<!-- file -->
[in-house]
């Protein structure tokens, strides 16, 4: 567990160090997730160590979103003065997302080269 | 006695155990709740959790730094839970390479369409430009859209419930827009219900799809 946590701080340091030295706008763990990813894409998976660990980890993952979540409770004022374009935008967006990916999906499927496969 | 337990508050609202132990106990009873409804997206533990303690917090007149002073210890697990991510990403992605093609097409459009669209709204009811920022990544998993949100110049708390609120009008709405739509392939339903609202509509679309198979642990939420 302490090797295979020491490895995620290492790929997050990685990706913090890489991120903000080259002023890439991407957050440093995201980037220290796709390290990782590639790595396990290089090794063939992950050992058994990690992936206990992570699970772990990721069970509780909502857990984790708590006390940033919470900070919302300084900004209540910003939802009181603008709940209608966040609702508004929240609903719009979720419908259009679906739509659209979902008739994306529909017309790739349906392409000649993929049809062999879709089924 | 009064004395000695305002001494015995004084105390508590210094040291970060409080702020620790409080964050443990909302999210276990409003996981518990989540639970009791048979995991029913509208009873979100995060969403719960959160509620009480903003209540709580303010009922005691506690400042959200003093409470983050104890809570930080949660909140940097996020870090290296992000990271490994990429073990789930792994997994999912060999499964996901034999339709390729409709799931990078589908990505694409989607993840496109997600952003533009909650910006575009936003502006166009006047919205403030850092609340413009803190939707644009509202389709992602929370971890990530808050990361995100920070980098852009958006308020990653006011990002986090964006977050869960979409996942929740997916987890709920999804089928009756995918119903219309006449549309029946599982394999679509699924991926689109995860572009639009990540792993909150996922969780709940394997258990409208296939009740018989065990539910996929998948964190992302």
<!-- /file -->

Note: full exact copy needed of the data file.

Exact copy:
[in-house]
């Protein structure tokens, strides 16, 4: 567990160090997730160590979103003065997302080269 | 006695155990709740959790730094839970390479369409430009859209419930827009219900799809 946590701080340091030295706008763990990813894409998976660990980890993952979540409770004022374009935008967006990916999906499927496969 | 337990508050609202132990106990009873409804997206533990303690917090007149002073210890697990991510990403992605093609097409459009669209709204009811920022990544998993949100110049708390609120009008709405739509392939339903609202509509679309198979642990939420 302490090797295979020491490895995620290492790929997050990685990706913090890489991120903000080259002023890439991407957050440093995201980037220290796709390290990782590639790595396990290089090794063939992950050992058994990690992936206990992570699970772990990721069970509780909502857990984790708590006390940033919470900070919302300084900004209540910003939802009181603008709940209608966040609702508004929240609903719009979720419908259009679906739509659209979902008739994306529909017309790739349906392409000649993929049809062999879709089924 | 009064004395000695305002001494015995004084105390508590210094040291970060409080702020620790409080964050443990909302999210276990409003996981518990989540639970009791048979995991029913509208009873979100995060969403719960959160509620009480903003209540709580303010009922005691506690400042959200003093409470983050104890809570930080949660909140940097996020870090290296992000990271490994990429073990789930792994997994999912060999499964996901034999339709390729409709799931990078589908990505694409989607993840496109997600952003533009909650910006575009936003502006166009006047919205403030850092609340413009803190939707644009509202389709992602929370971890990530808050990361995100920070980098852009958006308020990653006011990002986090964006977050869960979409996942929740997916987890709920999804089928009756995918119903219309006449549309029946599982394999679509699924991926689109995860572009639009990540792993909150996922969780709940394997258990409208296939009740018989065990539910996929998948964190992302």